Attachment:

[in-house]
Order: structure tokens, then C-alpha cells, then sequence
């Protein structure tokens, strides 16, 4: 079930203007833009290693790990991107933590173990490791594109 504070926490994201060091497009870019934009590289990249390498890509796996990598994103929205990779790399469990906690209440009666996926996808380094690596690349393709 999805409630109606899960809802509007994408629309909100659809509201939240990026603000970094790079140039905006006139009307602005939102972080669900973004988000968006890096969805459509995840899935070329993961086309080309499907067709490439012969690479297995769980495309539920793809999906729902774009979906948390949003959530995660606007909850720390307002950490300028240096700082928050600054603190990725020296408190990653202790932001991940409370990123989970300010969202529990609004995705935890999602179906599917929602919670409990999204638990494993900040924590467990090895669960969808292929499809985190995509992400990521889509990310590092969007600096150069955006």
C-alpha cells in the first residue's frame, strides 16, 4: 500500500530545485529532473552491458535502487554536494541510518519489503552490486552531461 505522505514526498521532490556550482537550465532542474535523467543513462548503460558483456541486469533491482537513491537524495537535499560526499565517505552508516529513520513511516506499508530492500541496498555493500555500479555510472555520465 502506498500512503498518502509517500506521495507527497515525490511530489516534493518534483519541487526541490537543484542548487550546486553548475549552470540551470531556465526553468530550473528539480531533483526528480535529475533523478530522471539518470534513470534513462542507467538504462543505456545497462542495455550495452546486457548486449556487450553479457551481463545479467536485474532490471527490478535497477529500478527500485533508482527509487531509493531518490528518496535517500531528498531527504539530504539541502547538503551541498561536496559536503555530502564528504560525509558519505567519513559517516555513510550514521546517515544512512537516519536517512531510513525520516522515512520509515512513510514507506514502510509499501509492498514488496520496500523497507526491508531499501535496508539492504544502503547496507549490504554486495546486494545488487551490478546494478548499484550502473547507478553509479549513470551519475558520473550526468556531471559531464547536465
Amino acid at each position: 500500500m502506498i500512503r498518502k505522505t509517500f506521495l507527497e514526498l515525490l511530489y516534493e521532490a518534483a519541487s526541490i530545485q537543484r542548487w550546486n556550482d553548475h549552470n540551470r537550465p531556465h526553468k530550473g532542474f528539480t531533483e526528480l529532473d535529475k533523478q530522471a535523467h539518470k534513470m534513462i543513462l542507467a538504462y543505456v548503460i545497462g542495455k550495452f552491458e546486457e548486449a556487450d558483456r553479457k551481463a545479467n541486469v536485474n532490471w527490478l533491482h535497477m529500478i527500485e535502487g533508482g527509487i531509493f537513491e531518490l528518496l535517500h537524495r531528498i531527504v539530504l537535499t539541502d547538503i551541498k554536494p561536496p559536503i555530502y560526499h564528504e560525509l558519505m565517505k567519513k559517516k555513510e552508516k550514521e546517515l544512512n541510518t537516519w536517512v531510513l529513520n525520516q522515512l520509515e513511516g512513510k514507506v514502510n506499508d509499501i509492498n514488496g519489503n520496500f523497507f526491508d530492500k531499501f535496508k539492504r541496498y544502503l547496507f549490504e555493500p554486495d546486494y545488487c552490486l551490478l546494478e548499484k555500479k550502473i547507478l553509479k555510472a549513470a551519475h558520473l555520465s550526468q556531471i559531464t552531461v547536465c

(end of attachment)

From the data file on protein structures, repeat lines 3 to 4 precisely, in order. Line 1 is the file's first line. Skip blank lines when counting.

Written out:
């Protein structure tokens, strides 16, 4: 079930203007833009290693790990991107933590173990490791594109 504070926490994201060091497009870019934009590289990249390498890509796996990598994103929205990779790399469990906690209440009666996926996808380094690596690349393709 999805409630109606899960809802509007994408629309909100659809509201939240990026603000970094790079140039905006006139009307602005939102972080669900973004988000968006890096969805459509995840899935070329993961086309080309499907067709490439012969690479297995769980495309539920793809999906729902774009979906948390949003959530995660606007909850720390307002950490300028240096700082928050600054603190990725020296408190990653202790932001991940409370990123989970300010969202529990609004995705935890999602179906599917929602919670409990999204638990494993900040924590467990090895669960969808292929499809985190995509992400990521889509990310590092969007600096150069955006």
C-alpha cells in the first residue's frame, strides 16, 4: 500500500530545485529532473552491458535502487554536494541510518519489503552490486552531461 505522505514526498521532490556550482537550465532542474535523467543513462548503460558483456541486469533491482537513491537524495537535499560526499565517505552508516529513520513511516506499508530492500541496498555493500555500479555510472555520465 502506498500512503498518502509517500506521495507527497515525490511530489516534493518534483519541487526541490537543484542548487550546486553548475549552470540551470531556465526553468530550473528539480531533483526528480535529475533523478530522471539518470534513470534513462542507467538504462543505456545497462542495455550495452546486457548486449556487450553479457551481463545479467536485474532490471527490478535497477529500478527500485533508482527509487531509493531518490528518496535517500531528498531527504539530504539541502547538503551541498561536496559536503555530502564528504560525509558519505567519513559517516555513510550514521546517515544512512537516519536517512531510513525520516522515512520509515512513510514507506514502510509499501509492498514488496520496500523497507526491508531499501535496508539492504544502503547496507549490504554486495546486494545488487551490478546494478548499484550502473547507478553509479549513470551519475558520473550526468556531471559531464547536465